Albinos are stamps that didn't get inked. They are usually collected attached to a normally printed stamp. Otherwise, they are just a blank piece of paper with perforations. Offsets (also called set offs) can occur when paper misfeeds and an inked impression is transferred from the printing plate to the roller and then to the next pane of stamps printed.
Because there are literally tens of thousands of freaks and because they are often unique, they are impossible to catalog. It is also difficult to generalize about the value of a freak or oddity. Eye appeal is paramount. The more visually striking a freak's appearance, the greater its value.
It is probable that the word "oddity" was appended to errors and freaks to make the abbreviation, EFO, sound like the abbreviation for unidentified flying objects, UFO. Generally, an oddity could be any stamplike object that does not seem to fit into either the error or the freak categories. Like beauty, oddity is in the eye of the beholder.
To find out more about errors and freaks, contact the Errors, Freaks and Oddities Collectors Club, James E. McDevitt, Box 1126, Kingsland, GA 31548-1126, phone 912-729-1585 or firstname.lastname@example.org.
October 09, 2015 02:00 PMLinn’s managing editor Charles Snee reported the recovery of a block of three of the 1845 5¢ New York postmaster’s provisional stamp, once part of a block of 10 that was stolen from the Benjamin K. Miller collection in 1977. Read More ›
blogThis month marks my fifth anniversary writing the monthly auction report for Linn’s Stamp News. That’s 60 columns, totaling more than 100,000 words (enough for a decent-sized novel), all about our favorite hobby. Read More ›
blogWhen this cover was listed on eBay in mid-September, it didn't take long for some knowledgeable collectors to recognize this piece of postal history for the gem that it is: an early trans-oceanic survey cover for a Pacific route that included Midway Island, which would become famous as the location of a pivotal 1942 naval battle during World War II. Read More ›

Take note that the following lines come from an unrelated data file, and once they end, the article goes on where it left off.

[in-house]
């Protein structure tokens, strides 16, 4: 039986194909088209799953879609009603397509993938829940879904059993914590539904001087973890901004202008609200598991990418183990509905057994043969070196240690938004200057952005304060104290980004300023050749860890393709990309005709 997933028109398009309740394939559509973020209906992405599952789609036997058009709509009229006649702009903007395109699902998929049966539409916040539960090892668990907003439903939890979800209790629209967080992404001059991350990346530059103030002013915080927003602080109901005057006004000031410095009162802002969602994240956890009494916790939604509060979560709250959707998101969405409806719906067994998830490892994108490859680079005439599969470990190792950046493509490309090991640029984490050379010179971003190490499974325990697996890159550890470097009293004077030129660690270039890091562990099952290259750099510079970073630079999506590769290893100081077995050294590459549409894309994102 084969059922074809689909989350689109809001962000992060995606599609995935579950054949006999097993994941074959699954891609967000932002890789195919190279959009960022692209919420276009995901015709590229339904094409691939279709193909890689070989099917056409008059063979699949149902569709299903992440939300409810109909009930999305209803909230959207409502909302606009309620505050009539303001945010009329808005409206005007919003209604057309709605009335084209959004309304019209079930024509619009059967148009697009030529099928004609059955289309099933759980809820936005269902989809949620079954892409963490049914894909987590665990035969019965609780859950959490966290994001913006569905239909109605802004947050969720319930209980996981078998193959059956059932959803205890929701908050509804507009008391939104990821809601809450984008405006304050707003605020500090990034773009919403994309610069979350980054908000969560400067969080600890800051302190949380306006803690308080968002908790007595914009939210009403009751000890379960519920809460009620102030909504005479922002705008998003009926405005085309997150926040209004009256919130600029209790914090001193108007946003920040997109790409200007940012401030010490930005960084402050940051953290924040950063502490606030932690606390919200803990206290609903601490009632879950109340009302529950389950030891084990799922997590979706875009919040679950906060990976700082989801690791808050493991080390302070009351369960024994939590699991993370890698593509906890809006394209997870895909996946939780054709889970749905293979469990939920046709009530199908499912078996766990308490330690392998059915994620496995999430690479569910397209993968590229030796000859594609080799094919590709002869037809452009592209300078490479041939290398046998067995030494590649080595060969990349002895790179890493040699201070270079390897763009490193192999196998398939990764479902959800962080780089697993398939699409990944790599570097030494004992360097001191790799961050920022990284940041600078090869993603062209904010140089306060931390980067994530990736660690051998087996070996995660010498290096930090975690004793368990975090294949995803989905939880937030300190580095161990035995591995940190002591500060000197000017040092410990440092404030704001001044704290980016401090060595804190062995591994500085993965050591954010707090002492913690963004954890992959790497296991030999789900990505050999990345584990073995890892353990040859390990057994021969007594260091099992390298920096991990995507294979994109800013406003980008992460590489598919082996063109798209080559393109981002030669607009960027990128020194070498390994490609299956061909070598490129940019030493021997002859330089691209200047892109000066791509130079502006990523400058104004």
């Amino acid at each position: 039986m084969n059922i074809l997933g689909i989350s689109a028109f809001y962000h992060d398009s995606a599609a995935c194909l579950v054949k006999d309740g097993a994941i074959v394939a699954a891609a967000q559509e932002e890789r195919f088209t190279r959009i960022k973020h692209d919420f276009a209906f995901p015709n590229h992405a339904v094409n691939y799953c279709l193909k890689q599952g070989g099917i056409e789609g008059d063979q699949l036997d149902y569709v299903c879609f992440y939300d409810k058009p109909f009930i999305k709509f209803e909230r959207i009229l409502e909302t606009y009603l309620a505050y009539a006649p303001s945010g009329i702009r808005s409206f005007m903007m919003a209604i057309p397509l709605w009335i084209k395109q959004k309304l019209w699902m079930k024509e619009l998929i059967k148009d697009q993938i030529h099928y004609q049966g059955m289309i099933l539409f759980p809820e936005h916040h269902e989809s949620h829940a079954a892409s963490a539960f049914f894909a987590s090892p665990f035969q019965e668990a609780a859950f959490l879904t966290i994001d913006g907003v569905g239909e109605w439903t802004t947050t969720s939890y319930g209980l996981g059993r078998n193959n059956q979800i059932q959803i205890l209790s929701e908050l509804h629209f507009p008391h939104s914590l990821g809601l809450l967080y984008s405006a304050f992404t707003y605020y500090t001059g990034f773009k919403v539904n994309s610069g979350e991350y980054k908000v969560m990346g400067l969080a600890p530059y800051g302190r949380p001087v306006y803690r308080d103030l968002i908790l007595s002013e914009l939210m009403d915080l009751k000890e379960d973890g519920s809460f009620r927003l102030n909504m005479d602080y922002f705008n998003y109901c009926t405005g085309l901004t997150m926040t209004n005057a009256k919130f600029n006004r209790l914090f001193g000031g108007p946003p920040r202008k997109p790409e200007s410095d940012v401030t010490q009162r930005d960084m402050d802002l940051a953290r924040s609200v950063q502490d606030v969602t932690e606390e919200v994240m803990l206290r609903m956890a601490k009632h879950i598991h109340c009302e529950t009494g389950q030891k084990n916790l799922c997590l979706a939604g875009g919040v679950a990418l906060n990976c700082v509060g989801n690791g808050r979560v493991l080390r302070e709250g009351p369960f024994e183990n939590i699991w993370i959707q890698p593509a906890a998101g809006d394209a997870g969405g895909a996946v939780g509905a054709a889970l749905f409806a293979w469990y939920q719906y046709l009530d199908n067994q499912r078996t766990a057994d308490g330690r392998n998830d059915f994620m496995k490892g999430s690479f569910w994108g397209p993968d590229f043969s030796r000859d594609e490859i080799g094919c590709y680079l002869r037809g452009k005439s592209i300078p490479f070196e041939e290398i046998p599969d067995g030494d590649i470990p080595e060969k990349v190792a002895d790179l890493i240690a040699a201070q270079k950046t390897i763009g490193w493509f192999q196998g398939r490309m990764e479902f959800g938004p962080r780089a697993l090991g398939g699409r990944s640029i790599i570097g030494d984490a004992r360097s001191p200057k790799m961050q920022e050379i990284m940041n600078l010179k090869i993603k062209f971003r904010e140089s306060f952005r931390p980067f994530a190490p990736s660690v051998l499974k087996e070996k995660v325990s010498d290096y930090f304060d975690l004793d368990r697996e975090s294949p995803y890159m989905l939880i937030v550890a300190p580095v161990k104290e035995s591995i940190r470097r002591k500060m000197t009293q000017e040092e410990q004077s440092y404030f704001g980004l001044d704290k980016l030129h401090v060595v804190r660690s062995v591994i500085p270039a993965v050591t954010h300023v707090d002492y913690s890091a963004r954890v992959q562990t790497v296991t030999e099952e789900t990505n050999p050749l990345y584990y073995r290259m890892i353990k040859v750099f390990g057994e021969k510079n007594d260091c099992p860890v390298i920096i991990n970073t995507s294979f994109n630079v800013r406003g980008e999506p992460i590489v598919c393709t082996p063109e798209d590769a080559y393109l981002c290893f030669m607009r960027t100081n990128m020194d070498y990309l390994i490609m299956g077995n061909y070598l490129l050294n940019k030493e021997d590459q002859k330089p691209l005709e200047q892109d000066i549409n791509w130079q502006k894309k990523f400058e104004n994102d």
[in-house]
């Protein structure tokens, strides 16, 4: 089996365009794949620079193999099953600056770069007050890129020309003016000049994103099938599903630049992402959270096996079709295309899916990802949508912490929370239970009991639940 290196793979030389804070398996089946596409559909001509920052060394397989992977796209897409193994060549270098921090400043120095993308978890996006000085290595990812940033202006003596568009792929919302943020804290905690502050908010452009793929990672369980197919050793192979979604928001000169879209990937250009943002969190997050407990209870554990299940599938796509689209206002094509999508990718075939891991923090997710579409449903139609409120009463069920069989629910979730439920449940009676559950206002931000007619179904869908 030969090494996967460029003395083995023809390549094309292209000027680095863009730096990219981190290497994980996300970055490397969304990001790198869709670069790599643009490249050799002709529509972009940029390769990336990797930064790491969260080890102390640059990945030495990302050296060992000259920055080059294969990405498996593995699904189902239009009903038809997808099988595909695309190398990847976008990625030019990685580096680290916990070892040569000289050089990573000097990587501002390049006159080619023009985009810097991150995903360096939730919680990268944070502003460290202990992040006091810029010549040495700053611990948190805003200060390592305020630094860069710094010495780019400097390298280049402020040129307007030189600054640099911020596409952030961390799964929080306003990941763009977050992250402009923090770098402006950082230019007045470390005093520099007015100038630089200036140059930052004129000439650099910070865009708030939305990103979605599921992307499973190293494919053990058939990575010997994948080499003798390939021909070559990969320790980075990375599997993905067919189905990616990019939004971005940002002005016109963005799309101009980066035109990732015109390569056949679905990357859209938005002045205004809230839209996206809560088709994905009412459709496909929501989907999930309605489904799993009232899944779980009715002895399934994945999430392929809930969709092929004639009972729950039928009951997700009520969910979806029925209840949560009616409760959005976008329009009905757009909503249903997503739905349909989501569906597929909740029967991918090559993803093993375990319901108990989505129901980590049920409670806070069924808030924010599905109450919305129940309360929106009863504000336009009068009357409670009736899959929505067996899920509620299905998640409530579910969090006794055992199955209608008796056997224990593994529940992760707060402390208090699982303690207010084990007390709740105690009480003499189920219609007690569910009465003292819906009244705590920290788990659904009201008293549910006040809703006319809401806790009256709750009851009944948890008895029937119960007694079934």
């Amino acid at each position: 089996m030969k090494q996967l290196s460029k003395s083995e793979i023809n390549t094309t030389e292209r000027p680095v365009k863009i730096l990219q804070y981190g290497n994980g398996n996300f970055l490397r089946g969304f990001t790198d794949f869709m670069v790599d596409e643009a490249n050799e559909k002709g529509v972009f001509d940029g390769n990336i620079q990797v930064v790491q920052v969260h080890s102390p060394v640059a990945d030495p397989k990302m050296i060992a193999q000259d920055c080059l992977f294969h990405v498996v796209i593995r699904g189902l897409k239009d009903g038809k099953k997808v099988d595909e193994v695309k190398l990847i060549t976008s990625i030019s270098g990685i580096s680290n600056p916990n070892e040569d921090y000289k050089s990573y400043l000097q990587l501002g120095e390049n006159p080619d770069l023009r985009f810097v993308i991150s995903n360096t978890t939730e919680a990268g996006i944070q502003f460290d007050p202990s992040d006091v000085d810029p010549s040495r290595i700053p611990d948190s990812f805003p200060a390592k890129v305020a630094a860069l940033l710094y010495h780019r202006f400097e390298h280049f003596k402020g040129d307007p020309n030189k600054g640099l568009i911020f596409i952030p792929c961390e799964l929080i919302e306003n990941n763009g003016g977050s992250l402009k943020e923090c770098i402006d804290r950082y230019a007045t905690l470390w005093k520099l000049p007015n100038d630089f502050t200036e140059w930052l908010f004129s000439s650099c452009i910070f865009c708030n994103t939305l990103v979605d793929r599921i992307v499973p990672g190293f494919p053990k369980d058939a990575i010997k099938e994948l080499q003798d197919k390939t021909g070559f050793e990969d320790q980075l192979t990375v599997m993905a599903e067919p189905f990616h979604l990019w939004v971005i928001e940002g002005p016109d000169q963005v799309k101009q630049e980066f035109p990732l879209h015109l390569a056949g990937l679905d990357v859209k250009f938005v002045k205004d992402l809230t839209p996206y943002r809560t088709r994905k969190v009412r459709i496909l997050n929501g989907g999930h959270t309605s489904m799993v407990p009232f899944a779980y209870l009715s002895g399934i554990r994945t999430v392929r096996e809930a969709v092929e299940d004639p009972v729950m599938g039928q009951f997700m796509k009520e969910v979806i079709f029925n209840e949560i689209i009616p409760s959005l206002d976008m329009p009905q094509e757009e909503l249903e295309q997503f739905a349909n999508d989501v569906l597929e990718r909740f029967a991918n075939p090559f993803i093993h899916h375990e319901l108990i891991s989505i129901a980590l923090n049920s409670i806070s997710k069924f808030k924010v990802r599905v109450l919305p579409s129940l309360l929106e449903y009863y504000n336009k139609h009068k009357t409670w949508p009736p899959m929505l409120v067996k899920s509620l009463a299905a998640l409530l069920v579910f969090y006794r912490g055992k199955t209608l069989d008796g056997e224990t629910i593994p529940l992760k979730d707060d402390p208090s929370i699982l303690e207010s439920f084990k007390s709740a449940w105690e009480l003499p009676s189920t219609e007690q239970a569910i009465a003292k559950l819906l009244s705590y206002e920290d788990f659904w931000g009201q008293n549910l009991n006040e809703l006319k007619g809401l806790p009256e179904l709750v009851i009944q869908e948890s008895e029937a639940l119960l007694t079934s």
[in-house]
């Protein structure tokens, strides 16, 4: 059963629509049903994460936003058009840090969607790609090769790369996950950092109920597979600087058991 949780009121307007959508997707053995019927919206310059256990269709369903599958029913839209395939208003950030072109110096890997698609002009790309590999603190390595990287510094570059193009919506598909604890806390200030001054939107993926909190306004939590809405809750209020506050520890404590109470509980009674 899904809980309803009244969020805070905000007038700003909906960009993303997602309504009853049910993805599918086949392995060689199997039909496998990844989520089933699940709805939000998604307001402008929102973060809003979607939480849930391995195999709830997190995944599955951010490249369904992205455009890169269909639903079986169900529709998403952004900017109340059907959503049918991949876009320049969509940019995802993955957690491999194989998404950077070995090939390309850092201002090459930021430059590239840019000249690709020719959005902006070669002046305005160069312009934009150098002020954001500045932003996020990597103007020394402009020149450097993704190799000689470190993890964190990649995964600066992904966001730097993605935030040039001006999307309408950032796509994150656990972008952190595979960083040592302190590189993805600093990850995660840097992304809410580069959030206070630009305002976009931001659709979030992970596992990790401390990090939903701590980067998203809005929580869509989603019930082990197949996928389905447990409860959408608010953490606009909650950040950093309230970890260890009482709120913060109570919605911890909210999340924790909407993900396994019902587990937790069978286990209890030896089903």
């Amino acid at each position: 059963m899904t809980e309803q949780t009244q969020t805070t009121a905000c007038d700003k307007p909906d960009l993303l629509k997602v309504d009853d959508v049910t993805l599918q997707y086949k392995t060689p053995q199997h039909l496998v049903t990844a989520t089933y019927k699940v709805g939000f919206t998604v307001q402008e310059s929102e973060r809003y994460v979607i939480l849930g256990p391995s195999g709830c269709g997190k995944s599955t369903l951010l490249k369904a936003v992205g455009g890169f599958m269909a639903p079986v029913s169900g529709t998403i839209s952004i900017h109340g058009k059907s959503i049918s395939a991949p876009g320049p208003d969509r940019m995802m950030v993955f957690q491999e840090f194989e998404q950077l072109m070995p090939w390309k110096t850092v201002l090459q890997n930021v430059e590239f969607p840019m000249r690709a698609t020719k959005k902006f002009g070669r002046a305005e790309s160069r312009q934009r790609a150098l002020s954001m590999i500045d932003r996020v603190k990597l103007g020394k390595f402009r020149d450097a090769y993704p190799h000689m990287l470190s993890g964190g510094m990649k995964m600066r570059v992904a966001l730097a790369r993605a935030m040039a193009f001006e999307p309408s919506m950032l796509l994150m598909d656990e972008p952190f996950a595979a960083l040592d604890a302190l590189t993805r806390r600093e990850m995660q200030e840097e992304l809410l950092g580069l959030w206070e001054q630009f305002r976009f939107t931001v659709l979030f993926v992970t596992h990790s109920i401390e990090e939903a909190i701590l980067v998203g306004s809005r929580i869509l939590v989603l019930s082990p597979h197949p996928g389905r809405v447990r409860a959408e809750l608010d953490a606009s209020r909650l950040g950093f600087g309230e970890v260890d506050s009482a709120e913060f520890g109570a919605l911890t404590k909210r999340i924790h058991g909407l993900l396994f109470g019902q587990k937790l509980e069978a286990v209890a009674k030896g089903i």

blogIn mid-September I traveled to London, England, to attend Autumn Stampex, one of two British national stamp shows sponsored by the Philatelic Traders’ Society, Great Britain’s national stamp dealers association. The show took place Sept. 16-19 at the Business Design Centre in Islington (central north London), a comfortable and attractive venue for a stamp show. Read More ›
Watch as Linn’s Stamp News senior editor Denise McCarty discusses current events that relate to the stamp hobby, including the relocation of a stamp show in Sweden due to the Syrian refugee crises, and new stamps honoring Pope Francis and the British monarchy.
Watch as Linn’s Stamp News associate editor Michael Baadke talks about a record fifth win for wildlife artist Joseph Hautman in the federal duck stamp art contest, and see the painting that will appear on next year’s federal duck stamp
Watch as Scott catalog senior editor Marty Frankevicz questions Bolivia’s choice for the design of a 2013 stamp honoring the country’s efforts to protect its migrants in foreign lands.
Watch as Linn’s Stamp News managing editor Chad Snee discusses the discovery of the upright Jenny Invert pane received in an order from Stamp Fulfillment Services in Kansas City, Mo., and also reports on the Confederate Stamp Alliance.
It is always a treat to get to see stamp dealers’ own collections.
In the recently concluded Linn’s United States Stamp Popularity Poll, the Circus Posters set of eight stamps was chosen as the overall favorite issue of 2014.
Dispersal of the splendid Daniel B. Curtis collection continued March 25, with Robert A. Siegel Auction Galleries gaveling items from United States back-of-the-book and possessions.
The 175th anniversary of the first postage stamp, Great Britain's Penny Black, is May 6, but the stamp was placed on sale May 1, 1840, for mailers to use beginning on May 6, the designated issue date.